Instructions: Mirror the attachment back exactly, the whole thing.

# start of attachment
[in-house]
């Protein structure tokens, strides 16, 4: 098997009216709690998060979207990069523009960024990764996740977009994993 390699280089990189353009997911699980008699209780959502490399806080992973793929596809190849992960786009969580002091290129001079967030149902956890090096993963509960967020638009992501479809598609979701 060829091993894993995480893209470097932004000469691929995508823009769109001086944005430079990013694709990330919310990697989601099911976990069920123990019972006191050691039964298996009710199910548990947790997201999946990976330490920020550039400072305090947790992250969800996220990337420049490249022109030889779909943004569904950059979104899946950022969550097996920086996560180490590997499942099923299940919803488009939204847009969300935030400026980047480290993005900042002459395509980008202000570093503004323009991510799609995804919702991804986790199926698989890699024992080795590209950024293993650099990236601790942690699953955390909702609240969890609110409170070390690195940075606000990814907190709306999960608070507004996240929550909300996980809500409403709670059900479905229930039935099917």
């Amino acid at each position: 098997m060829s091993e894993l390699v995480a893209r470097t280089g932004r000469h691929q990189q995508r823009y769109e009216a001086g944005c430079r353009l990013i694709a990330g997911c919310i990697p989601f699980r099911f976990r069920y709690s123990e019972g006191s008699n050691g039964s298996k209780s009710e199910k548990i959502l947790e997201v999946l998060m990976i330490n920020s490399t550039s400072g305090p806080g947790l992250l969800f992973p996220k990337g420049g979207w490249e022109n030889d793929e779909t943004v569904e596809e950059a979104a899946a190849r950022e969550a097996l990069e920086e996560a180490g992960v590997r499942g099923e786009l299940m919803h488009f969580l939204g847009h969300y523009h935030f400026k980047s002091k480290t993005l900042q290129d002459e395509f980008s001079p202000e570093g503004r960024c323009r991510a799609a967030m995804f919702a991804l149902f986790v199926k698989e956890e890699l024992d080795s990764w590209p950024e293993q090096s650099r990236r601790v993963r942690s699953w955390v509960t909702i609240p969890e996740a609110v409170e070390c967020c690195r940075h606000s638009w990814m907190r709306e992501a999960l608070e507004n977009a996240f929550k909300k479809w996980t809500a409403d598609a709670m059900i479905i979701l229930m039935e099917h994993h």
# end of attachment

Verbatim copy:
[in-house]
């Protein structure tokens, strides 16, 4: 098997009216709690998060979207990069523009960024990764996740977009994993 390699280089990189353009997911699980008699209780959502490399806080992973793929596809190849992960786009969580002091290129001079967030149902956890090096993963509960967020638009992501479809598609979701 060829091993894993995480893209470097932004000469691929995508823009769109001086944005430079990013694709990330919310990697989601099911976990069920123990019972006191050691039964298996009710199910548990947790997201999946990976330490920020550039400072305090947790992250969800996220990337420049490249022109030889779909943004569904950059979104899946950022969550097996920086996560180490590997499942099923299940919803488009939204847009969300935030400026980047480290993005900042002459395509980008202000570093503004323009991510799609995804919702991804986790199926698989890699024992080795590209950024293993650099990236601790942690699953955390909702609240969890609110409170070390690195940075606000990814907190709306999960608070507004996240929550909300996980809500409403709670059900479905229930039935099917």
């Amino acid at each position: 098997m060829s091993e894993l390699v995480a893209r470097t280089g932004r000469h691929q990189q995508r823009y769109e009216a001086g944005c430079r353009l990013i694709a990330g997911c919310i990697p989601f699980r099911f976990r069920y709690s123990e019972g006191s008699n050691g039964s298996k209780s009710e199910k548990i959502l947790e997201v999946l998060m990976i330490n920020s490399t550039s400072g305090p806080g947790l992250l969800f992973p996220k990337g420049g979207w490249e022109n030889d793929e779909t943004v569904e596809e950059a979104a899946a190849r950022e969550a097996l990069e920086e996560a180490g992960v590997r499942g099923e786009l299940m919803h488009f969580l939204g847009h969300y523009h935030f400026k980047s002091k480290t993005l900042q290129d002459e395509f980008s001079p202000e570093g503004r960024c323009r991510a799609a967030m995804f919702a991804l149902f986790v199926k698989e956890e890699l024992d080795s990764w590209p950024e293993q090096s650099r990236r601790v993963r942690s699953w955390v509960t909702i609240p969890e996740a609110v409170e070390c967020c690195r940075h606000s638009w990814m907190r709306e992501a999960l608070e507004n977009a996240f929550k909300k479809w996980t809500a409403d598609a709670m059900i479905i979701l229930m039935e099917h994993h």